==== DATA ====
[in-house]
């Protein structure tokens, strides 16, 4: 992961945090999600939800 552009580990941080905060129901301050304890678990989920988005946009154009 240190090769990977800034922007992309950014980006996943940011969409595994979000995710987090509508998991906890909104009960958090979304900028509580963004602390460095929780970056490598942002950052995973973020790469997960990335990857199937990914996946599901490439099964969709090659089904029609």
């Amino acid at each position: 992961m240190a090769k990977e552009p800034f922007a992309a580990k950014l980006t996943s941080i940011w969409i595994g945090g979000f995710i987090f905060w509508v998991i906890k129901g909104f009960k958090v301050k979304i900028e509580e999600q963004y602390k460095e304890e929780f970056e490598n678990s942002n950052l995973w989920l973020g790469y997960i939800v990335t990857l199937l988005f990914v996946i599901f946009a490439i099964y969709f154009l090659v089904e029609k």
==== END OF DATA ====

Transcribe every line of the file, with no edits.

[in-house]
């Protein structure tokens, strides 16, 4: 992961945090999600939800 552009580990941080905060129901301050304890678990989920988005946009154009 240190090769990977800034922007992309950014980006996943940011969409595994979000995710987090509508998991906890909104009960958090979304900028509580963004602390460095929780970056490598942002950052995973973020790469997960990335990857199937990914996946599901490439099964969709090659089904029609």
């Amino acid at each position: 992961m240190a090769k990977e552009p800034f922007a992309a580990k950014l980006t996943s941080i940011w969409i595994g945090g979000f995710i987090f905060w509508v998991i906890k129901g909104f009960k958090v301050k979304i900028e509580e999600q963004y602390k460095e304890e929780f970056e490598n678990s942002n950052l995973w989920l973020g790469y997960i939800v990335t990857l199937l988005f990914v996946i599901f946009a490439i099964y969709f154009l090659v089904e029609k």